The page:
Helping artists build fine motor skills, develop their aptitude in the fine arts and expose them to the world of art is the focus behind Studio Art House in Flower Mound.
Situated at 2608 Long Prairie Road in Suite 205, Studio Art House walls are filled with paintings from both students and instructors as small groups gather around circular tables learning brush techniques and how to blend the background sky or add depth to the painting.
The heads of young artists are bowed as they studiously paint, each intent on perfecting their own techniques.
Sculpting, charcoals, oils, acrylics and water colors are but of a few of the mediums taught in the classes designed to help each student grow in the world of fine arts, says owner Anita Kim Robbins, a longtime artist who teaches with four other instructors – each bringing a wealth of experience to the studio. Among the teachers is a book illustrator, a court reporter, an illustrator, a professional cartoonist and an art teacher. Each brings their own unique skill sets to the classes for ages from elementary to high school to adults to those with special needs.
“They are really amazing teachers,” she said.
Each class is designed to be small in size to allow individualized instruction, Robbins said. “We’re helping them with their strengths at their levels.”
Each student has their own brushes, pencils and other tools used to create their artwork. Each student also receives a workbook complete with step-by-step instructions to complete drawing assignments for homework. The idea, Robbins said, is to lay the groundwork for each reaching the next level of expertise.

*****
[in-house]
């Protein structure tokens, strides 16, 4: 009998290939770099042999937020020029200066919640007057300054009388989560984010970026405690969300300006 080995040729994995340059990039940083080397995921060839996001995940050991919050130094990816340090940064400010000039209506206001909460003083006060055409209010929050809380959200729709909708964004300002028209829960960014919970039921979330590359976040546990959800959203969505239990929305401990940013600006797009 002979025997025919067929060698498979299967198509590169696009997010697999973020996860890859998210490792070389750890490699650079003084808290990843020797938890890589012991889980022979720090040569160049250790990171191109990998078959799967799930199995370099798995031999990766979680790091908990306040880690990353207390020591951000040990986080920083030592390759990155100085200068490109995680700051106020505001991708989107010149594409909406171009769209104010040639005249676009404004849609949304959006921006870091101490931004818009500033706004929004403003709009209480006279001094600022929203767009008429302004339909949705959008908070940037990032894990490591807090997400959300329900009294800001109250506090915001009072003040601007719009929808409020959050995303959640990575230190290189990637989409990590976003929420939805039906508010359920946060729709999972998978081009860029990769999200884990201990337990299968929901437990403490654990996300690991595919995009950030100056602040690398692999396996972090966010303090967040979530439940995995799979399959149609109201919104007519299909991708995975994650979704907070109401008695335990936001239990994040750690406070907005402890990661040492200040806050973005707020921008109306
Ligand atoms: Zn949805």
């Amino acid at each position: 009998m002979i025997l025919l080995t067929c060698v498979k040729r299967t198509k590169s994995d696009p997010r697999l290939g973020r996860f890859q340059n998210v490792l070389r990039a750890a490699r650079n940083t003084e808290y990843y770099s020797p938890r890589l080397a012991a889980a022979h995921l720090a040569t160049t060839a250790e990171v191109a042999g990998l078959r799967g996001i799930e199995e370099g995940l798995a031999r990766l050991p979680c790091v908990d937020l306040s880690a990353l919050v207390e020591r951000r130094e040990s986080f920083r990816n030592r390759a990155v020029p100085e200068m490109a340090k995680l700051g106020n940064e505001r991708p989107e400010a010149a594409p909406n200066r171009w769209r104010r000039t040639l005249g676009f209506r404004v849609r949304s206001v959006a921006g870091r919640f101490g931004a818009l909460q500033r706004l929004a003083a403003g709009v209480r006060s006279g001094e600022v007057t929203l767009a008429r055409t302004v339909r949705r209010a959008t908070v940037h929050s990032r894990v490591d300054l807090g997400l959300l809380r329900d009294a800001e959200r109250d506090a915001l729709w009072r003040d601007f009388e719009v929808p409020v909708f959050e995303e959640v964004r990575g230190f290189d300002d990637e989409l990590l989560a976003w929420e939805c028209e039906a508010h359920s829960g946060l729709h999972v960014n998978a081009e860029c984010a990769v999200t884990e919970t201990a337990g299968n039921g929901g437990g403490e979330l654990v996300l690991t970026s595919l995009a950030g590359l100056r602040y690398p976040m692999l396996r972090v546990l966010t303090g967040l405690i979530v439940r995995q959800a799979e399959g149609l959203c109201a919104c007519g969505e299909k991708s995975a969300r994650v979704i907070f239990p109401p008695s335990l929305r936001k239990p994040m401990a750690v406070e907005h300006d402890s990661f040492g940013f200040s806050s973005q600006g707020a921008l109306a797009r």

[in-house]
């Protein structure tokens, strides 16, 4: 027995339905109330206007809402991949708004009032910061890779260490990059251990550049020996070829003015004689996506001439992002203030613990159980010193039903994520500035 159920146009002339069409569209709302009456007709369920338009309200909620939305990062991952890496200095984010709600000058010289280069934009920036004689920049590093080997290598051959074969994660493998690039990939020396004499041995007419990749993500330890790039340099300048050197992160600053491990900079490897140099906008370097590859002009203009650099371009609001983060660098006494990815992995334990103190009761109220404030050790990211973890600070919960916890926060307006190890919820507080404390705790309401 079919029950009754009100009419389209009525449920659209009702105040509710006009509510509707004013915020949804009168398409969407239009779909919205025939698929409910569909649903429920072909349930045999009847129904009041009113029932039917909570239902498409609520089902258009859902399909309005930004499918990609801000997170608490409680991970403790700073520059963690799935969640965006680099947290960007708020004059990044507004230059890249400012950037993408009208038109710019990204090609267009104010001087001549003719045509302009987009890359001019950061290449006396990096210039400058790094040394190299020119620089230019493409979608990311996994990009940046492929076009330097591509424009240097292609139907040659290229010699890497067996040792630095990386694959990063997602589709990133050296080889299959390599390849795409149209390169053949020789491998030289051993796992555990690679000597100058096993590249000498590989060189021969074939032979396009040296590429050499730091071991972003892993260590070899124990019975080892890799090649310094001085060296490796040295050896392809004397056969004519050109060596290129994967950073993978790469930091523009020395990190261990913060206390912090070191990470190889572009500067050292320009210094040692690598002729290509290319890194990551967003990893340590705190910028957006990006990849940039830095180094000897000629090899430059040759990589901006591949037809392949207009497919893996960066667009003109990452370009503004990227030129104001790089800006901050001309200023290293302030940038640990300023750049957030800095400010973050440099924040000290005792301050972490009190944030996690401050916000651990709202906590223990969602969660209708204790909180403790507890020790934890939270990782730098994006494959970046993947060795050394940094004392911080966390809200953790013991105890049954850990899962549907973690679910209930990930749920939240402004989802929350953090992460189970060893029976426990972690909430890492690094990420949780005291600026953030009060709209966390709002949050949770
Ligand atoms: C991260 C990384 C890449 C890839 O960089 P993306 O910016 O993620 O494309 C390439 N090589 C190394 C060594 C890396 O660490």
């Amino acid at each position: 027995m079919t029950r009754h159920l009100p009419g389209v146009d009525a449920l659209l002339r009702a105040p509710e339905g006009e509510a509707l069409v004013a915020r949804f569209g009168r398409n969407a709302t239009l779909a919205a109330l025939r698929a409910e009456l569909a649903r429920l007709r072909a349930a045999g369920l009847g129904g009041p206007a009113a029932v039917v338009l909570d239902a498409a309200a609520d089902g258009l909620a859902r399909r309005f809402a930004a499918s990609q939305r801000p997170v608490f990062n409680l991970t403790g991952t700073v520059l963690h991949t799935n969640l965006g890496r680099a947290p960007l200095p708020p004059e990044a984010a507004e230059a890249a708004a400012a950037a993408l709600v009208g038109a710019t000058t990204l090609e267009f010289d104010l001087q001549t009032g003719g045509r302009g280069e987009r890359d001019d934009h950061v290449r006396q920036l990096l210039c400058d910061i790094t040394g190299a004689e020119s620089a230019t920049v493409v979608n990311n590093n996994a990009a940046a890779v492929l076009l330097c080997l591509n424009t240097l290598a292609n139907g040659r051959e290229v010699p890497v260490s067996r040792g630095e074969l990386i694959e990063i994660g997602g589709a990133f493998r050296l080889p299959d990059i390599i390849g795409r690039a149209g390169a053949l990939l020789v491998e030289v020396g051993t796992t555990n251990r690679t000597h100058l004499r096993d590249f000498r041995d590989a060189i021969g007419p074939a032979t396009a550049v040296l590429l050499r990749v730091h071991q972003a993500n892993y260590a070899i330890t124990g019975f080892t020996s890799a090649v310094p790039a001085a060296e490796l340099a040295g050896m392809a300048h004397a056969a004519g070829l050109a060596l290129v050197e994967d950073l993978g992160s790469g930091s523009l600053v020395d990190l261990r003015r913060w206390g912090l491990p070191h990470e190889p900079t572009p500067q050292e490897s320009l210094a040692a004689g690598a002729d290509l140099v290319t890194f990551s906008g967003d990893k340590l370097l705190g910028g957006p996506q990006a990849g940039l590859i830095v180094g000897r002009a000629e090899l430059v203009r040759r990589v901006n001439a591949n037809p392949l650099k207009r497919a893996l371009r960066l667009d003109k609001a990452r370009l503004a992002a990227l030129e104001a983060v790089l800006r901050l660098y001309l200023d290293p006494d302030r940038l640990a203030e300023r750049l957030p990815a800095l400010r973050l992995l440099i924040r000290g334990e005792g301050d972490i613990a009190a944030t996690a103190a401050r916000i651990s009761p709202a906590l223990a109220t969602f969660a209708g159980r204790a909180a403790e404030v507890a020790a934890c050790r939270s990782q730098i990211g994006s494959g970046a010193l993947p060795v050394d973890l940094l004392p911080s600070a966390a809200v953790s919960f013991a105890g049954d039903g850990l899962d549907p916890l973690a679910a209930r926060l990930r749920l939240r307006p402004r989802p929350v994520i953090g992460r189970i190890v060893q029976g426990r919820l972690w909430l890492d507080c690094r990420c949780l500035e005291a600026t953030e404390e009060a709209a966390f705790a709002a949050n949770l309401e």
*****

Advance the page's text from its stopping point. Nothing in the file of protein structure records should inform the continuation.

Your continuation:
With the hands-on, detailed instruction, students at Studio Art House have gone on to win a number of awards, including Best of Show at the State Fair. The students’ achievements are noted in a newsletter sent to parents.
“We are all about classical training,” Robbins said. “We go back to fundamental drawing skills and the basics because it gives them a foundation. Imagination needs information from which to build on.”
“It gives you a new understanding about genres of art you never think about,” said Luke Dodson, 11.
Maurya Doddala, 11, who has been going to Studio Art House for two years, said she likes the specific details offered through her training. “When I draw, I want to make my drawings look good,” she said.
An education in fine arts is applicable to many aspects of daily life, Robbins said, and is something parents should keep in mind.
“Almost everything has been touched by design,” she said referring to clothing, cars, buildings and more. “Almost everyone has a creative artist on staff. … You have to think out of the box.”